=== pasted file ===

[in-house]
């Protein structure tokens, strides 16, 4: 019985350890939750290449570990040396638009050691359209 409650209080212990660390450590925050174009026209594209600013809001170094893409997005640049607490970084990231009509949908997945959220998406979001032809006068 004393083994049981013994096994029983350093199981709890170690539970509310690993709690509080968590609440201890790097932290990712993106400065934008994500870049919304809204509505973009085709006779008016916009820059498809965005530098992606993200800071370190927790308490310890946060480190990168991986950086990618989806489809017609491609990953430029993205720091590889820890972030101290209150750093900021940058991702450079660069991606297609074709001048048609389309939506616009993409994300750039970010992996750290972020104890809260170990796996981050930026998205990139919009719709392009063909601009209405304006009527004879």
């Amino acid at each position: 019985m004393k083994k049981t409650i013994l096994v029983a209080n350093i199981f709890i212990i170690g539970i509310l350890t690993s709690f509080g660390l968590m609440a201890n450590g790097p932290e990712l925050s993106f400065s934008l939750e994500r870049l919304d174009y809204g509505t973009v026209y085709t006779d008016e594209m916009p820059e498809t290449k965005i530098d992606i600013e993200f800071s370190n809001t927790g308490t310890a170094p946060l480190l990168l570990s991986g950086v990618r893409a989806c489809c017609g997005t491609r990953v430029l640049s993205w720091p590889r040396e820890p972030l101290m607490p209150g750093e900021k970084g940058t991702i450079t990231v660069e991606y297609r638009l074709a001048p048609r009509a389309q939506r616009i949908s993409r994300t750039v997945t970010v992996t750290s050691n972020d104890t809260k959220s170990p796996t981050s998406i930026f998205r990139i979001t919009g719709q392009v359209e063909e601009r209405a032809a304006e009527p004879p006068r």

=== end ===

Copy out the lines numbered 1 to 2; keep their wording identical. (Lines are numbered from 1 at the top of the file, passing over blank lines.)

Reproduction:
[in-house]
């Protein structure tokens, strides 16, 4: 019985350890939750290449570990040396638009050691359209 409650209080212990660390450590925050174009026209594209600013809001170094893409997005640049607490970084990231009509949908997945959220998406979001032809006068 004393083994049981013994096994029983350093199981709890170690539970509310690993709690509080968590609440201890790097932290990712993106400065934008994500870049919304809204509505973009085709006779008016916009820059498809965005530098992606993200800071370190927790308490310890946060480190990168991986950086990618989806489809017609491609990953430029993205720091590889820890972030101290209150750093900021940058991702450079660069991606297609074709001048048609389309939506616009993409994300750039970010992996750290972020104890809260170990796996981050930026998205990139919009719709392009063909601009209405304006009527004879």